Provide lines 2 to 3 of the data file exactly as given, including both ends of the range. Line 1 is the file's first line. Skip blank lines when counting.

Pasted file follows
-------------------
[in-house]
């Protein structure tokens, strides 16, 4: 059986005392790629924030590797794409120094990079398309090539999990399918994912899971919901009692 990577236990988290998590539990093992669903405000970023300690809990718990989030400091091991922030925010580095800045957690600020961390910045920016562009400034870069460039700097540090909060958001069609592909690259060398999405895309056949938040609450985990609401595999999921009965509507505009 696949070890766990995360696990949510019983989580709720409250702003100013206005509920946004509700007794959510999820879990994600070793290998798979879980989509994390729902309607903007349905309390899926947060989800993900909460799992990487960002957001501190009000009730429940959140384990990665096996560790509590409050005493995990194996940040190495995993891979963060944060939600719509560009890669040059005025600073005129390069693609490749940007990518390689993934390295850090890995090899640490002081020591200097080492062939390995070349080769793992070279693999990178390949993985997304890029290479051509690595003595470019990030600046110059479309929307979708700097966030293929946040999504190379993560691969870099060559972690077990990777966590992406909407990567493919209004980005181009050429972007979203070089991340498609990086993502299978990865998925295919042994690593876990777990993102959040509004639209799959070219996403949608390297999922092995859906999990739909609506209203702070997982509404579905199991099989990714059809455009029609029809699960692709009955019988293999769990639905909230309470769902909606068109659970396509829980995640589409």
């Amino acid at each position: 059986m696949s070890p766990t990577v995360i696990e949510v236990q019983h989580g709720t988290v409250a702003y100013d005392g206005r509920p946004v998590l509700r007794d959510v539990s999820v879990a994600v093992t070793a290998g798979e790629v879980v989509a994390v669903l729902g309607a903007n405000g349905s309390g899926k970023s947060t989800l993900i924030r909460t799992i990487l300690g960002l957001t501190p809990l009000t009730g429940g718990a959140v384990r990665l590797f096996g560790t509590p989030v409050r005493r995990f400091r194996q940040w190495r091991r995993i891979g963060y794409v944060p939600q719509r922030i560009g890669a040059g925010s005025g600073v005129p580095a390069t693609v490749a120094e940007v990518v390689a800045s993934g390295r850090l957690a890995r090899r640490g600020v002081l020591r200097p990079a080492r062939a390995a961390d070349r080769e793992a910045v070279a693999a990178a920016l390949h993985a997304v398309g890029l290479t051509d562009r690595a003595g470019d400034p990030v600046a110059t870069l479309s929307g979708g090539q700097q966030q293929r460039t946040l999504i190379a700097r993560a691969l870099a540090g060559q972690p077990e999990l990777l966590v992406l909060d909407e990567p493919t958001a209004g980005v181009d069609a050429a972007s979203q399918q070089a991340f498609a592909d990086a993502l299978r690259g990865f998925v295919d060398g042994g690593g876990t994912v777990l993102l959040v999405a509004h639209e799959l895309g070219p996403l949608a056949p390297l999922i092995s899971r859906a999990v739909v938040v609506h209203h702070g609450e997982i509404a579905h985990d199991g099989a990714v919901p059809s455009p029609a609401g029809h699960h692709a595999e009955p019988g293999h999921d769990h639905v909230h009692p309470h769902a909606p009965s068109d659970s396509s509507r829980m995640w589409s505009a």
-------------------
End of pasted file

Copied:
């Protein structure tokens, strides 16, 4: 059986005392790629924030590797794409120094990079398309090539999990399918994912899971919901009692 990577236990988290998590539990093992669903405000970023300690809990718990989030400091091991922030925010580095800045957690600020961390910045920016562009400034870069460039700097540090909060958001069609592909690259060398999405895309056949938040609450985990609401595999999921009965509507505009 696949070890766990995360696990949510019983989580709720409250702003100013206005509920946004509700007794959510999820879990994600070793290998798979879980989509994390729902309607903007349905309390899926947060989800993900909460799992990487960002957001501190009000009730429940959140384990990665096996560790509590409050005493995990194996940040190495995993891979963060944060939600719509560009890669040059005025600073005129390069693609490749940007990518390689993934390295850090890995090899640490002081020591200097080492062939390995070349080769793992070279693999990178390949993985997304890029290479051509690595003595470019990030600046110059479309929307979708700097966030293929946040999504190379993560691969870099060559972690077990990777966590992406909407990567493919209004980005181009050429972007979203070089991340498609990086993502299978990865998925295919042994690593876990777990993102959040509004639209799959070219996403949608390297999922092995859906999990739909609506209203702070997982509404579905199991099989990714059809455009029609029809699960692709009955019988293999769990639905909230309470769902909606068109659970396509829980995640589409």
């Amino acid at each position: 059986m696949s070890p766990t990577v995360i696990e949510v236990q019983h989580g709720t988290v409250a702003y100013d005392g206005r509920p946004v998590l509700r007794d959510v539990s999820v879990a994600v093992t070793a290998g798979e790629v879980v989509a994390v669903l729902g309607a903007n405000g349905s309390g899926k970023s947060t989800l993900i924030r909460t799992i990487l300690g960002l957001t501190p809990l009000t009730g429940g718990a959140v384990r990665l590797f096996g560790t509590p989030v409050r005493r995990f400091r194996q940040w190495r091991r995993i891979g963060y794409v944060p939600q719509r922030i560009g890669a040059g925010s005025g600073v005129p580095a390069t693609v490749a120094e940007v990518v390689a800045s993934g390295r850090l957690a890995r090899r640490g600020v002081l020591r200097p990079a080492r062939a390995a961390d070349r080769e793992a910045v070279a693999a990178a920016l390949h993985a997304v398309g890029l290479t051509d562009r690595a003595g470019d400034p990030v600046a110059t870069l479309s929307g979708g090539q700097q966030q293929r460039t946040l999504i190379a700097r993560a691969l870099a540090g060559q972690p077990e999990l990777l966590v992406l909060d909407e990567p493919t958001a209004g980005v181009d069609a050429a972007s979203q399918q070089a991340f498609a592909d990086a993502l299978r690259g990865f998925v295919d060398g042994g690593g876990t994912v777990l993102l959040v999405a509004h639209e799959l895309g070219p996403l949608a056949p390297l999922i092995s899971r859906a999990v739909v938040v609506h209203h702070g609450e997982i509404a579905h985990d199991g099989a990714v919901p059809s455009p029609a609401g029809h699960h692709a595999e009955p019988g293999h999921d769990h639905v909230h009692p309470h769902a909606p009965s068109d659970s396509s509507r829980m995640w589409s505009a």